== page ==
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Writing for Life - Organ Donation - State Winner

​Darly - State Winner
Donate for Life - Writing for Life competition
​Donate for Life - 'Writing for Life' State Competition Winner

For the majority of the world, people who receive organs are simply just people who receive organs.
In less than 300 words, I submitted the story Fin in an attempt to encapsulate the idea that organ recipients can be anyone. They can be your best friend or your aunt’s next door neighbour, your sister’s boyfriend or the person who’s sitting right next to you. They could be the person who plays basketball everyday or in Fin’s case, someone who loves the ocean.
Fin turned out to not only be considered a highly commended story, but it became Queensland’s state-wide winner for the Donate for Life ‘Writing for Life’ competition. 
Darly (Centenary State High School)
State Winner
15 years old

I used to love the ocean. Thick salty air that smelt like home and stinging water spraying onto raw cheeks. My sacred haven that dissolved secrets and sadness. Iwas two, with the edges of my toes sinking into soft sand, when I felt the first lick of brackish water. It beckoned for me to stay; inexplicable magic.
Dad called me Fin that day. I could've grown gills if I had stayed in the water long enough.
It all ended with the bump. Just a tiny bump on the right side of my left elbow. And that was all it took, just a small little bump, before I was rushed to hospital. Out of my home. Out of the ocean. They said it was called osteosarcoma. My mouth could barely even pronounce the word, let alone fathom how it brought me here, on this sticky hospital bed. A fish out of water.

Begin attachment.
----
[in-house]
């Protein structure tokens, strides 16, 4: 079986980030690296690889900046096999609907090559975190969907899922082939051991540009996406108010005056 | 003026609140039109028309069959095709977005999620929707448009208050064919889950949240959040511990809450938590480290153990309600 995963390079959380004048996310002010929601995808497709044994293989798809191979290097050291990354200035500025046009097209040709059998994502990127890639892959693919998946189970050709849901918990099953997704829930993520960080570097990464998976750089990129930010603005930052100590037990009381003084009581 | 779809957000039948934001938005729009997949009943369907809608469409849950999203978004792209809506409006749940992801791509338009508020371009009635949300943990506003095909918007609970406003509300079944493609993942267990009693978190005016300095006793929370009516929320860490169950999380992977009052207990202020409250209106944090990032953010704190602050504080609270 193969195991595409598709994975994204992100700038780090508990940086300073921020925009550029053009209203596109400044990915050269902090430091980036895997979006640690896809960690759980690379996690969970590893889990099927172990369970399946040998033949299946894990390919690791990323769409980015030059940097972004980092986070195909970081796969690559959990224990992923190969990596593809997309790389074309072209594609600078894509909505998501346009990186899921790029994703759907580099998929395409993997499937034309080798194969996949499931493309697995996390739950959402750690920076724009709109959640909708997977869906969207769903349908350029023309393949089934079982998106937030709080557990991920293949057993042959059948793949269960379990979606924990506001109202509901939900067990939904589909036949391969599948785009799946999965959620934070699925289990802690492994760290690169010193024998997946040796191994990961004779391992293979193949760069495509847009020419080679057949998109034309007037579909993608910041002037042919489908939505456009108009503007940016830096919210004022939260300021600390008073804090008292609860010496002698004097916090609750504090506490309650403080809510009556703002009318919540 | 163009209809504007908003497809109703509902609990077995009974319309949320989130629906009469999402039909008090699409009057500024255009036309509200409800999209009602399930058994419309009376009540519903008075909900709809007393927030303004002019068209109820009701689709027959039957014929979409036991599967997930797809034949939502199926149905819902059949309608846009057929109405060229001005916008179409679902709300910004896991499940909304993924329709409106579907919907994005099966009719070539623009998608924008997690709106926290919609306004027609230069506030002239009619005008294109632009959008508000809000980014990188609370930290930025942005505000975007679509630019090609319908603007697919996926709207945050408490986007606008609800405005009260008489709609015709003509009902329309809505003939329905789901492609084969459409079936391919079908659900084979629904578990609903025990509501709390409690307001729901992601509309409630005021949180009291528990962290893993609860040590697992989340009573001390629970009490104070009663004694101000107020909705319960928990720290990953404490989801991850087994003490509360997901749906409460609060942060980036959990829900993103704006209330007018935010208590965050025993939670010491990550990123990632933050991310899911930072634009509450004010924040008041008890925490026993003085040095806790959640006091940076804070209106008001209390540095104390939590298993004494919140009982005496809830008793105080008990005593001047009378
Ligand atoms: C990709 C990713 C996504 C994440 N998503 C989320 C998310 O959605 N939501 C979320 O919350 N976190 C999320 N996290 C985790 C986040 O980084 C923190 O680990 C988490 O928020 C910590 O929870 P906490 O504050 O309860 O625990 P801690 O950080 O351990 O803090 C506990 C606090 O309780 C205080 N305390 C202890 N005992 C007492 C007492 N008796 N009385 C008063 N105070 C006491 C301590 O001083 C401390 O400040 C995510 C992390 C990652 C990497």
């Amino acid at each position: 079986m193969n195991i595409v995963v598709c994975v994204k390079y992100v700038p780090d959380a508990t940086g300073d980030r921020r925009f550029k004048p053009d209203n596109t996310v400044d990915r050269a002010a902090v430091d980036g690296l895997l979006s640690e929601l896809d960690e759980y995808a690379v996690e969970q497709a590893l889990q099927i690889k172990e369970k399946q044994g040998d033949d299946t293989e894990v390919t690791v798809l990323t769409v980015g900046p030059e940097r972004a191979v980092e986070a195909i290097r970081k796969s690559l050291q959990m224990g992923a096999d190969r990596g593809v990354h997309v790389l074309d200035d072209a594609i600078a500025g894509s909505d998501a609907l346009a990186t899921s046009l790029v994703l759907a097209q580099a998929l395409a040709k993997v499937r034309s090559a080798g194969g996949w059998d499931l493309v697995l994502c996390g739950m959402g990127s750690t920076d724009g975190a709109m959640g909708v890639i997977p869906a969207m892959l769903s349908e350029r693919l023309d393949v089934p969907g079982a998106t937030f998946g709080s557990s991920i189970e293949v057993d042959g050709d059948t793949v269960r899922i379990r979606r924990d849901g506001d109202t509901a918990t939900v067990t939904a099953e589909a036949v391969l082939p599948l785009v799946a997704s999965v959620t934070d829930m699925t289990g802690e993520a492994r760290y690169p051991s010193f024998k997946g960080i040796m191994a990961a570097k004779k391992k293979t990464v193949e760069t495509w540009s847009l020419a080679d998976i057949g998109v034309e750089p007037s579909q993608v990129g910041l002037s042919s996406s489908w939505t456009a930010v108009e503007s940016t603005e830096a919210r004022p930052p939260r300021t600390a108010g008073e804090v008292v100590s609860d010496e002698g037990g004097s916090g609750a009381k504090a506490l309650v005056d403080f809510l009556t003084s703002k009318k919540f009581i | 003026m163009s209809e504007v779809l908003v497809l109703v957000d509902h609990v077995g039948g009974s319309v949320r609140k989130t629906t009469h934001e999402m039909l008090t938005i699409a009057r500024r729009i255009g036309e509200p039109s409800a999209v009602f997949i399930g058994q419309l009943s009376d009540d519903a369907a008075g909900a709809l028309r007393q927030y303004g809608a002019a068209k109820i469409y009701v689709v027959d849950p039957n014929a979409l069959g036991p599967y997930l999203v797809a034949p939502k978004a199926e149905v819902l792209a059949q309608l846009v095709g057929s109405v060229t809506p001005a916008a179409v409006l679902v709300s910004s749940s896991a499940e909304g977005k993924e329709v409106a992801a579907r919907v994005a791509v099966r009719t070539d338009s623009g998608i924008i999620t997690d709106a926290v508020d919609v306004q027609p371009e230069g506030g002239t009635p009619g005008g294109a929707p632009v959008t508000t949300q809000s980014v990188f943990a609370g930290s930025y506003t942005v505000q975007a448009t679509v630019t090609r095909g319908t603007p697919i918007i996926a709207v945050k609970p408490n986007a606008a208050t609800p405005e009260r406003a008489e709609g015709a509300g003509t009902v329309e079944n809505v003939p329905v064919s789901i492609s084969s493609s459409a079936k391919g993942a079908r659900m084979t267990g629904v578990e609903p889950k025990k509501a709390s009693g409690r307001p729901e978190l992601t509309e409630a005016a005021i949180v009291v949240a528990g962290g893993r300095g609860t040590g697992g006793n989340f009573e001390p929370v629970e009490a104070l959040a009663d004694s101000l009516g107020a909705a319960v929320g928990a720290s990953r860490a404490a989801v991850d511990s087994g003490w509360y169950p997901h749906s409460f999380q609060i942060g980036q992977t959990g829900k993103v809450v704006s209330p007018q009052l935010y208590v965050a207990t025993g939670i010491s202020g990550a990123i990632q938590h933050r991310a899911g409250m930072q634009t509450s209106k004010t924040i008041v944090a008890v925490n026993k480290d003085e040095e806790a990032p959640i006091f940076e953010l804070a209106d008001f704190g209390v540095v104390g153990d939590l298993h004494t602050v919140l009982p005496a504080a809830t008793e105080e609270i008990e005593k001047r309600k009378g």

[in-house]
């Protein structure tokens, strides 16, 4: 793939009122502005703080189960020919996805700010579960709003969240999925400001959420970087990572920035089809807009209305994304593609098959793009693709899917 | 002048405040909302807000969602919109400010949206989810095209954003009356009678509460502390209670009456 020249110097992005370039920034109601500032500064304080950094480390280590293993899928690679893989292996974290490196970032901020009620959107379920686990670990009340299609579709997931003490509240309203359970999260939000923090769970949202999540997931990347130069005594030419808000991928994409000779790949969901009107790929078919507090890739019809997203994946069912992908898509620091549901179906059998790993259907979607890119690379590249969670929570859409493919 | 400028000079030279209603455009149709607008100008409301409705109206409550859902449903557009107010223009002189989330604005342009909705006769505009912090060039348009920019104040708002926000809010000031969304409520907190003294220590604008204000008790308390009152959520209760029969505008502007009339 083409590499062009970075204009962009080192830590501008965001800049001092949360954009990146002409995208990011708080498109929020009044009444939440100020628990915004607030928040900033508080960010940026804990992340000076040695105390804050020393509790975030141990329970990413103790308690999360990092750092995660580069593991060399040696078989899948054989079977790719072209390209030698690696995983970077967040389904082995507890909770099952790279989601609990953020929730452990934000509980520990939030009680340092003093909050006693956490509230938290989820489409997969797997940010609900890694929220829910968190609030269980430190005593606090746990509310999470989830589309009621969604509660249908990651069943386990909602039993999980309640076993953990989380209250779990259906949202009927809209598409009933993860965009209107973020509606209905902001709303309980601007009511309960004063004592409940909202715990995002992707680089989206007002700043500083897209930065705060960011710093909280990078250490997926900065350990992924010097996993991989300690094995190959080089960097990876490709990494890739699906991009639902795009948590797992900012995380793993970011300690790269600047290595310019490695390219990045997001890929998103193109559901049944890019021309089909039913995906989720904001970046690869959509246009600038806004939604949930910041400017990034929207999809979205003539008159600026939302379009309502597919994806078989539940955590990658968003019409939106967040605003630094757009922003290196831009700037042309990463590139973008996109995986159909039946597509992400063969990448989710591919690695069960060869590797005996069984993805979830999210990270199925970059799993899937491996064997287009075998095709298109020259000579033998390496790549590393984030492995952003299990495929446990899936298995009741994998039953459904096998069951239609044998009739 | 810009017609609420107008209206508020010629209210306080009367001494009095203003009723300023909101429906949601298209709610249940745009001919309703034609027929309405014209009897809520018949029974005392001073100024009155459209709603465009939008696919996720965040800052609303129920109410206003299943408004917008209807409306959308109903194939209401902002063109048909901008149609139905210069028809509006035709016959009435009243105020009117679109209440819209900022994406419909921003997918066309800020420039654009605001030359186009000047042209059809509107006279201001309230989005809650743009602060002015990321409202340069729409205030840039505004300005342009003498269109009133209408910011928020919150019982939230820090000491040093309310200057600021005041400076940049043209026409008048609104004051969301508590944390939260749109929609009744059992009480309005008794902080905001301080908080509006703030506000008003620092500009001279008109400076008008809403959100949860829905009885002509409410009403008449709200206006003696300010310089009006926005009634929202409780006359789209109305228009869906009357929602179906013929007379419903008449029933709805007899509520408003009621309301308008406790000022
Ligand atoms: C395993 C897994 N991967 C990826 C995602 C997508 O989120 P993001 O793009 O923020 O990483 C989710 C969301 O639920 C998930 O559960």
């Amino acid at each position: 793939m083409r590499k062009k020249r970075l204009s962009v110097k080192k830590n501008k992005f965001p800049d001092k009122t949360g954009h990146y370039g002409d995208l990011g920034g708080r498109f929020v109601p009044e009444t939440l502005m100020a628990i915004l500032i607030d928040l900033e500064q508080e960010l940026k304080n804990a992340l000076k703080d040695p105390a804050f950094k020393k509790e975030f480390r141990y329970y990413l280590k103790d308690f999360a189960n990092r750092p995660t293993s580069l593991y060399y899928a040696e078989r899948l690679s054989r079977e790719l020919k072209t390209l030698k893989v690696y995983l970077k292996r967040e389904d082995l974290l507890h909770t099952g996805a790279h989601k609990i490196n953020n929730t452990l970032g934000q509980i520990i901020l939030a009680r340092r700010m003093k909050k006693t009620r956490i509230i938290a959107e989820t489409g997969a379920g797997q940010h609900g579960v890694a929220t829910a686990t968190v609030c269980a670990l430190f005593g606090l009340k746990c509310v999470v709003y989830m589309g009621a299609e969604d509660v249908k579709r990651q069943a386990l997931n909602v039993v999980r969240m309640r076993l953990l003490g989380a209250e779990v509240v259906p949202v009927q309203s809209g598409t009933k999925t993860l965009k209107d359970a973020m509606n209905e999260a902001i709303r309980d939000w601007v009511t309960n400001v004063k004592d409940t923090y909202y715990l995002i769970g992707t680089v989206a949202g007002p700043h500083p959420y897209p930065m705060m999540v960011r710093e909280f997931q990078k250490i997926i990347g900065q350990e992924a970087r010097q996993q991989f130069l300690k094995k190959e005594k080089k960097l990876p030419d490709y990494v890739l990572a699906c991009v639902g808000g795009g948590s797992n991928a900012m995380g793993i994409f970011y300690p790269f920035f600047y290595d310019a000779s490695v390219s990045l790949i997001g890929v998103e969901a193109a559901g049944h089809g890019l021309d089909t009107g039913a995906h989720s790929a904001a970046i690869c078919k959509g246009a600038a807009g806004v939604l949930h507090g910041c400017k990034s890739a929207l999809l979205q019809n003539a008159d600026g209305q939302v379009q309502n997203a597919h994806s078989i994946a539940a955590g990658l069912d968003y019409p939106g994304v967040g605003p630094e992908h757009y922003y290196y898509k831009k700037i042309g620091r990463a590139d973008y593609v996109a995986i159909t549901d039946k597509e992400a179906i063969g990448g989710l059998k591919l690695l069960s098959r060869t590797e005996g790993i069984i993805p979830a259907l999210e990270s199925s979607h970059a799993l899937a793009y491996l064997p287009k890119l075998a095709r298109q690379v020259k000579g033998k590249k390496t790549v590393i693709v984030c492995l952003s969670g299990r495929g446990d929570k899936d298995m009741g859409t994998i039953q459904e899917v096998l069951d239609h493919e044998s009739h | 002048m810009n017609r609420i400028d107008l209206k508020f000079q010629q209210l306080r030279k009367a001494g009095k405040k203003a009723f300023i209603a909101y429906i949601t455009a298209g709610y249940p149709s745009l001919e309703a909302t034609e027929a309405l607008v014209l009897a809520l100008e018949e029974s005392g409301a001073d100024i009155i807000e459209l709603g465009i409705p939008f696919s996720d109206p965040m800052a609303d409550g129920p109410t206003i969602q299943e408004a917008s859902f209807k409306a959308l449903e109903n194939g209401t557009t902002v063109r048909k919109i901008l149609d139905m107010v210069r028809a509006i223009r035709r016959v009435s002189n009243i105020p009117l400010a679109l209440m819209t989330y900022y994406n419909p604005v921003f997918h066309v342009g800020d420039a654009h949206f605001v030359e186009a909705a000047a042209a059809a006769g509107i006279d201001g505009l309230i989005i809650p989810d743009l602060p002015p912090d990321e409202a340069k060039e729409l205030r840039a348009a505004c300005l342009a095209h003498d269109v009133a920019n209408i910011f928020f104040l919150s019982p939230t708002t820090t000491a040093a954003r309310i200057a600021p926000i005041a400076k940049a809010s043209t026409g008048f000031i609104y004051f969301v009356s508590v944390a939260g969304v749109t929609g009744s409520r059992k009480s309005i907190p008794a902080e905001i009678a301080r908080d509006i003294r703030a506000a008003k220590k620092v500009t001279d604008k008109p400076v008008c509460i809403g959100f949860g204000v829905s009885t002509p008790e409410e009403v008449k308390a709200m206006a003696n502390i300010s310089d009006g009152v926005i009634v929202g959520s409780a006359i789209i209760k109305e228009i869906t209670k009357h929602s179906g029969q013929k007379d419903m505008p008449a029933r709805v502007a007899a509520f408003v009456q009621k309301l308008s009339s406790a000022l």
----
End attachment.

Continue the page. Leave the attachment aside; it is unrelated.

"How was therapy today, sweetheart?" Mum asks.
It's been eight months since I entered the wards.
I give her my best smile, "Fine."
Her smile is almost as forged as my own.
I hated chemotherapy. I needed salty water, on my body, swimming in my lungs. I needed the ocean, yearned for it. I could hear it whispering for me to come home again. I was drowning.
Dad squeezes my hand, forcing a small smile. He knew I missed it. "Someone will come around eventually, munchkin."
The sound of hectic commotion erupts outside, a large figure gushes out of the door. I see Dr Nolan standing silent and still. I expect him to yell, shouting a voice so loud it will shatter my ears.
But the words come out softer than sand. "Fin, someone called."
My heart could've stopped.